Staging of Prostate Cancer
Urology Of Greater Atlanta
Being diagnosed with prostate cancer is never an easy thing to hear and you may have a million questions running through your mind. One of them likely is ‘Has the cancer spread and if so, how far?’. Your cancer care team will determine this in a process called staging.
The information will then help your doctors to know how best to treat the cancer using the various treatment options available such as hormone therapy or radiotherapy brachytherapy (seeds) with or without external beam radiation.
How Is The Stage of Prostate Cancer Determined?
There are 2 types of staging for prostate cancer:
- Clinical staging. This is based on the results of a Digital Rectal Exam (DRE), PSA testing, and Gleason score (more information below). Depending on the results you may be referred to for x-rays, bone scans, CT scans, or MRI imaging. These scans can add more information to help the doctor determine the clinical stage.
- Pathologic staging. This is determined with the information found during surgery, as well as the lab results of the prostate tissue removed during surgery, also called the pathology. The surgery that you may have often includes the removal of the entire prostate and some lymph nodes. Examination of the removed lymph nodes can provide more information for pathologic staging.
What Is The TNM staging system?
The TNM system is a tool that doctors use for prostate cancer staging. This system is developed by the American Joint Committee on Cancer. Doctors analyze the results from diagnostic tests and scan rate the following parameters:
- Tumor (T): Rated between T0 and T4, determines the size and location of the primary tumor.
- Node (N): N0 means it has not spread to nearby lymph nodes, N1 means it has.
- Metastasis (M): Describes whether the cancer has spread to other parts of the body.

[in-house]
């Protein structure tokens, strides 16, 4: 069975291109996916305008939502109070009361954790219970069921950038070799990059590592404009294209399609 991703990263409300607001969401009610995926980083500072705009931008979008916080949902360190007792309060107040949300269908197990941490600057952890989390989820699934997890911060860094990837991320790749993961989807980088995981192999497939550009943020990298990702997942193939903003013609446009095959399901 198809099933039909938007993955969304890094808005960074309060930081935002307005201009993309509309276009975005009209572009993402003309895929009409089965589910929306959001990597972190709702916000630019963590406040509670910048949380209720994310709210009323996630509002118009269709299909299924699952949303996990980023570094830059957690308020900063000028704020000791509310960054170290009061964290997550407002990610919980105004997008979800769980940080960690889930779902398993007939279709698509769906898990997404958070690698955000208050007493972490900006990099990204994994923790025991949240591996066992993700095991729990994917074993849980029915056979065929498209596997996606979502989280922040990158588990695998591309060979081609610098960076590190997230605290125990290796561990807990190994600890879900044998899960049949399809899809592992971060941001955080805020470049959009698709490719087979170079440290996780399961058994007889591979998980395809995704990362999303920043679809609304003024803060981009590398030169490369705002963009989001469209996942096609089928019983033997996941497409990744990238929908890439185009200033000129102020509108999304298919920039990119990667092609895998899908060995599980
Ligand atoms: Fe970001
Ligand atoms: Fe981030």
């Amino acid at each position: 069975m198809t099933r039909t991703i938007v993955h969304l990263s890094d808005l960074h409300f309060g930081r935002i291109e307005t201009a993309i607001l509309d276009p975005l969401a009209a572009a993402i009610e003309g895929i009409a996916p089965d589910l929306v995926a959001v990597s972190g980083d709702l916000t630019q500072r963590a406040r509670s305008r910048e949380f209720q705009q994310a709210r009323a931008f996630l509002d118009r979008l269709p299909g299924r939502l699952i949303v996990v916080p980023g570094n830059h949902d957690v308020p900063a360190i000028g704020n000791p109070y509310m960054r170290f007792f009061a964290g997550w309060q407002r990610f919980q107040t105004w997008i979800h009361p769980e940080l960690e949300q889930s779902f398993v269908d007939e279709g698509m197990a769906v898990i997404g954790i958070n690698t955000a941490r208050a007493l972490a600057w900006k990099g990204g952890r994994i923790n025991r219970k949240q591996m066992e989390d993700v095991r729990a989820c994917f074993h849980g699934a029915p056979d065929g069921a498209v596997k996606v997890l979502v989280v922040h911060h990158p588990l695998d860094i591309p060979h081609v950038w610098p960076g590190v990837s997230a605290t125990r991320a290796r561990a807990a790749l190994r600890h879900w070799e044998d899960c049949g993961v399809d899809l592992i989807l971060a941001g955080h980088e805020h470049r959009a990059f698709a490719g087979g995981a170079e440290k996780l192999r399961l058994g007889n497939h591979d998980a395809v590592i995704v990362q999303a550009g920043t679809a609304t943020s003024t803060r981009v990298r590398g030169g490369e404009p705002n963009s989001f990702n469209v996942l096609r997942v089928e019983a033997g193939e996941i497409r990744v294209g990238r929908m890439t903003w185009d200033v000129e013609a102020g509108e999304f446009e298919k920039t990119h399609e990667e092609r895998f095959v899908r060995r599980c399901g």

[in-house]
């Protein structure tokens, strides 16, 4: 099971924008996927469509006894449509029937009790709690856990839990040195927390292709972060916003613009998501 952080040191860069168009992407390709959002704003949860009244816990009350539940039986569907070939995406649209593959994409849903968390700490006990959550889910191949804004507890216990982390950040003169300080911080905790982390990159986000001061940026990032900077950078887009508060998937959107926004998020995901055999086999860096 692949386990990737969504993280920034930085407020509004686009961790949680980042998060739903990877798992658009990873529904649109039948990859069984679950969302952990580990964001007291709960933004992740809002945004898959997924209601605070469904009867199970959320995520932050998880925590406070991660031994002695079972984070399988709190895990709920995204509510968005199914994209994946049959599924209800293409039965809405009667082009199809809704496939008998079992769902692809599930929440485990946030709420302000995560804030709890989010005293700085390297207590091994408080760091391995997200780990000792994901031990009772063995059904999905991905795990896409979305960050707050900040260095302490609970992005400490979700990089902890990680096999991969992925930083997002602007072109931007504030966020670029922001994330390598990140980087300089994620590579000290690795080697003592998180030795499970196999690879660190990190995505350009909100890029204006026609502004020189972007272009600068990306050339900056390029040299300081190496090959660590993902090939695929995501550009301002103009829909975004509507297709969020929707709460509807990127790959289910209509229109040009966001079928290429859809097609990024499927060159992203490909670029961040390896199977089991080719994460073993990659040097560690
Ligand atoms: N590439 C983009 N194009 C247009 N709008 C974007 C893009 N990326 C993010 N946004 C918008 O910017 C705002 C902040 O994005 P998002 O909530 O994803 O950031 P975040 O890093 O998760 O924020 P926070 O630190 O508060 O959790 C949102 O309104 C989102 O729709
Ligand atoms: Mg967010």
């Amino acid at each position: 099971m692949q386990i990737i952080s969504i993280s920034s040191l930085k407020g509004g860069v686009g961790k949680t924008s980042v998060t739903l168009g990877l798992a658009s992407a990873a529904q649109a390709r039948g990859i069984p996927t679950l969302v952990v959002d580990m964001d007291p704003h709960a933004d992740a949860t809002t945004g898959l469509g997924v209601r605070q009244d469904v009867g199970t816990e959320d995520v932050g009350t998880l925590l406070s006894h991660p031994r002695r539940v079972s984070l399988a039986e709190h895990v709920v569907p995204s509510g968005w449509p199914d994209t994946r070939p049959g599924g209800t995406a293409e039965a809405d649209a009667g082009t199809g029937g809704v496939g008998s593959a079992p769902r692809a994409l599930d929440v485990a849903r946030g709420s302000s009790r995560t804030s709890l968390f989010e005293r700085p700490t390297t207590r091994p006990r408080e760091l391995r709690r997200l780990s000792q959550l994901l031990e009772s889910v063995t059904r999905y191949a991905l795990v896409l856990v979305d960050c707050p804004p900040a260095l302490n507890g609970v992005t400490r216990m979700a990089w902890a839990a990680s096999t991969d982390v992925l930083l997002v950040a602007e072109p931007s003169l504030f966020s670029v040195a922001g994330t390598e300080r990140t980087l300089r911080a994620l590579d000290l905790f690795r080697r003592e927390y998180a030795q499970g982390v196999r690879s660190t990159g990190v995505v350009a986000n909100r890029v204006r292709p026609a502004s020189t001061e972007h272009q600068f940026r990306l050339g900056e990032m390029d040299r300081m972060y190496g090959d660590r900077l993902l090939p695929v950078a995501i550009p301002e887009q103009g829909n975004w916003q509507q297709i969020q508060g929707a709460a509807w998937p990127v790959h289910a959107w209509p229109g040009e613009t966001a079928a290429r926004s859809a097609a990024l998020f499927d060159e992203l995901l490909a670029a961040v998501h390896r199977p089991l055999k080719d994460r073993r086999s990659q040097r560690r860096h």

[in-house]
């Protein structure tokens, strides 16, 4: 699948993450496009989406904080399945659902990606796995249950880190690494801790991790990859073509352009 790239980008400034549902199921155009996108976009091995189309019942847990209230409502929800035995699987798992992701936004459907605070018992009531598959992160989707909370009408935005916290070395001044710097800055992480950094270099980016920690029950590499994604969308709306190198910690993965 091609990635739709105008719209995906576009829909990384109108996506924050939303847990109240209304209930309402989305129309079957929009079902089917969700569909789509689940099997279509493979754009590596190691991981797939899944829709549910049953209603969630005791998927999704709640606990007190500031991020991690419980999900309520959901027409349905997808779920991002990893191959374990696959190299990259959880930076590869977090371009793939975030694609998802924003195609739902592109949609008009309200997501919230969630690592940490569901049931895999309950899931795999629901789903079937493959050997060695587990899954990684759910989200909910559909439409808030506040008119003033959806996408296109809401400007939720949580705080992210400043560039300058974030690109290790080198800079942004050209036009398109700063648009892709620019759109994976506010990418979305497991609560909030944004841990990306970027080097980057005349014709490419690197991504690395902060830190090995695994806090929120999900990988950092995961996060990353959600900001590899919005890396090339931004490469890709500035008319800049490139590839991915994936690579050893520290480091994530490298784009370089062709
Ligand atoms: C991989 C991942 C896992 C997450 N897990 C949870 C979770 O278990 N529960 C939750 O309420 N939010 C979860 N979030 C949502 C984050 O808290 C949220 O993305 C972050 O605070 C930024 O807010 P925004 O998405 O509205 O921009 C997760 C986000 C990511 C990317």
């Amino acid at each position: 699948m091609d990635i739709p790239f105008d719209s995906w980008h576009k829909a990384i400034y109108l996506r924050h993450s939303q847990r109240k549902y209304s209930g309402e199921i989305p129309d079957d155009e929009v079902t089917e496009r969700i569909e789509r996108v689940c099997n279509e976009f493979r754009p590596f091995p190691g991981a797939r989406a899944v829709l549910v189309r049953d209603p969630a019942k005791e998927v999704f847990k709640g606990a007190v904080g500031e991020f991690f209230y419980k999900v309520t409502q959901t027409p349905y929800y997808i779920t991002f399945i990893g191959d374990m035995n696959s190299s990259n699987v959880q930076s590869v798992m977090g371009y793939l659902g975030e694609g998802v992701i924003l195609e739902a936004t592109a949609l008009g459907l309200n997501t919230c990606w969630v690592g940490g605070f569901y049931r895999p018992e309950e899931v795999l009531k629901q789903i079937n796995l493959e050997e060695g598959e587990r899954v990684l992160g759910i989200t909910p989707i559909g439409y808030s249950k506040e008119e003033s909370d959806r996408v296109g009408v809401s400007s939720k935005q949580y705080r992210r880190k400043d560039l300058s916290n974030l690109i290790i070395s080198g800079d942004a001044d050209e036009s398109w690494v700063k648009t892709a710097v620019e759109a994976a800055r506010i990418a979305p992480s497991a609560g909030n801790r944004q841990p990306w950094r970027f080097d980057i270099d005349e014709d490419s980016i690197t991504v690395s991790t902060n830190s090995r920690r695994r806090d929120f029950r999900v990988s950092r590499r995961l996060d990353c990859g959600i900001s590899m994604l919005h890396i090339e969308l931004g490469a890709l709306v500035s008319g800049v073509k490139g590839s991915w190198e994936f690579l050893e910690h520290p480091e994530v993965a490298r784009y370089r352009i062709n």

The combining results determine the stage of cancer for each person. There are 5 stages: stage 0 (zero) and stages I through IV (1 through 4). Once determined by your doctor, a treatment plan can be made.
Gleason score for grading prostate cancer
The Gleason score is another way of grading prostate cancer. The score is given to highlight how much the cancer looks like healthy tissue when viewed under a microscope. Less aggressive tumors generally have an appearance similar to healthy tissue. Tumors that are more aggressive look less like healthy tissue and usually grow and spread to other parts of the body.
- Gleason X: The Gleason score cannot be determined.
- Gleason 6 or lower(Low-grade): The cells look similar to healthy cells, which is called well differentiated.
- Gleason 7 (Medium-grade): The cells look somewhat similar to healthy cells, which is called moderately differentiated.
- Gleason 8, 9, or 10 (High-grade): The cells look very different from healthy cells, which is called poorly differentiated or undifferentiated.
What Are The Prostate Cancer Stages?
The stage of the cancer is determined by combining the T, N, and M classifications. Staging also includes the PSA level and Grade Group.
Stage I: The cancer is in the early stage and growing slowly. The tumor cannot be felt and involves one-half of one side of the prostate or less. PSA levels are low. The cancer cells look similar to healthy cells.
Stage II: The cancer has not spread and is only found in the prostate. PSA levels are medium to low.
- Stage IIA: The tumor cannot be felt through DRE and involves half of one side of the prostate or even less than that. Medium PSA levels and the cancer cells are well differentiated. This stage could also indicate larger tumors found only in the prostate, as long as the cancer cells are still well differentiated.
- Stage IIB: The tumor may be large enough to be felt during DRE. The PSA level is medium. The cancer cells are moderately differentiated.
- Stage IIC: The tumor may be large enough to be felt during DRE. The PSA level is medium. The cancer cells may be moderately or poorly differentiated.
Stage III: PSA levels are high, the tumor is growing, or the cancer is high grade. These factors indicate that locally advanced cancer is likely to grow and spread.
- Stage IIIA: The cancer has spread beyond the outer layer of the prostate into nearby tissues. It may have also spread to the seminal vesicles. The PSA level is high.
- Stage IIIB: The tumor has grown outside of the prostate gland. It may have invaded nearby structures, such as the rectum or bladder.
- Stage IIIC: The cancer cells across the tumor look very different from healthy cells (undifferentiated).
Stage IV: The cancer has spread outside the prostate.
- Stage IVA: The cancer has spread to nearby lymph nodes.
- Stage IVB: The cancer has spread to distant lymph nodes, other parts of the body, or to the bones.
For more information
If you’re due for a prostate cancer screening or have concerns about your prostate health, call Urology of Greater Atlanta or make an appointment online today.